Southington resident Curtis Robinson has achieved a lot in his life, but now the 62-year-old has a few more national recognitions to add to his already impressive resume after winning the Scroll of Merit Award from the National Medical Association last weekend and the Rosa Parks Lifetime Achievement Award in late June.
Robinson, co-founder of the Curtis D. Robinson Men’s Health Institute and a St. Francis Hospital and Medical Center Board member, received the award during the NMA annual convention and scientific assembly in New Orleans on July 30.
The Scroll of Merit Award is the highest honor conferred by the NMA and is given in recognition of unique exceptional achievement in medicine, science, education, or public service.
The Rosa Parks Lifetime Achievement Award is bestowed on distinguished individuals who have personified the leadership legacy of Mrs. Parks through acts of courage, innovation and empowerment of underserved communities in the United States.
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“Curtis Robinson truly deserves to be recognized in a national forum,” said Christopher Dadlez, President and CEO of St. Francis Hospital and Medical Center. “His tireless work as co-founder of the Curtis D. Robinson Men’s Health Institute at Saint Francis has put the spotlight on the healthcare risks and disparities facing African-American men regarding prostate cancer. More importantly, the Institute is helping save lives.”
Life wasn’t always so wonderful who Robinson, who first came to Connecticut from Alabama in 1958. Then just 18-years-old, Robinson was on his way to Boston when he got off the bus in Hartford by mistake and from there, history was made.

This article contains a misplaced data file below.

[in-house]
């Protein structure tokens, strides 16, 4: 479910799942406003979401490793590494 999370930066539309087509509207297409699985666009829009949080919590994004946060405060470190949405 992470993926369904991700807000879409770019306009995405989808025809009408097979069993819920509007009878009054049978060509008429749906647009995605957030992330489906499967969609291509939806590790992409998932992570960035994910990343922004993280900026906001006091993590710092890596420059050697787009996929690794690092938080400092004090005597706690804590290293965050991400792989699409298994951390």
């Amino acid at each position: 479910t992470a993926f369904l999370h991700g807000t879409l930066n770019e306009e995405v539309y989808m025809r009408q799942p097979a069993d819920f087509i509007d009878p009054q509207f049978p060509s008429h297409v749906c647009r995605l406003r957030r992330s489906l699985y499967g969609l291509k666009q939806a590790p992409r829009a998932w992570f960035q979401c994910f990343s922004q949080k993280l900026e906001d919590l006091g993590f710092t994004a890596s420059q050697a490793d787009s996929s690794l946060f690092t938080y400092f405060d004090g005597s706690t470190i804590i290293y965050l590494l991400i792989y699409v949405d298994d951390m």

Robinson had nothing but a couple suitcases and spent his first night on a park bench in Bushnell Park. He went on to take a job as a grocer, saving his money and buying the grocery store within a year for $7,500. That was the start of many property acquisitions that eventually allowed Robinson to retire at the age of 35.
Since then, he founded C & R Development Company, the largest minority-run construction management company in the east, building schools, prisons and currently operating eight stores at Bradley International Airport.
But the men’s institute is the one thing he is most proud of, .
“The institute is the biggest thing that 'I’m proud of," Robinson said. "The worst thing to me is someone coming to ne and saying they have cancer but they don't have the money to get treated. I don't want anyone to die as along as I have a dollar."
Founded in 2010, the Institute has reached thousands of men and women with its message, specifically providing prostate education to 897 men, conducting 779 PSAs and 559 DREs. This outreach has resulted in 110 follow-up appointments, 32 biopsies and treatment for 26 men diagnosed with prostate cancer.
Robinson personally pays for surgery for people diagnosed with prostate cancer, and while he knows that he won’t be able to help everyone, he said he would not stop trying.
The long-time Southington resident is also the former president of the Hartford Lions Club. His numerous charitable contributions also include the Urban League of Greater Hartford, The Doc Hurley Scholarship Fund, the NAACP, the Sickle Cell Anemia Association, The Ace Mentoring Program of Greater Hartford, the Gen Yeshiva School, Greater Hartford Academy of Arts, and many more.
He also quietly assists individuals with medical and hospital care, donating buses to churches and schools, and adopting a homeless shelter for displaced children. Robinson serves on the Board of Regents at the University of Hartford. He is also on the Board of Directors of the Connecticut Hospital Association whose membership includes all 28 hospitals in the state of Connecticut.
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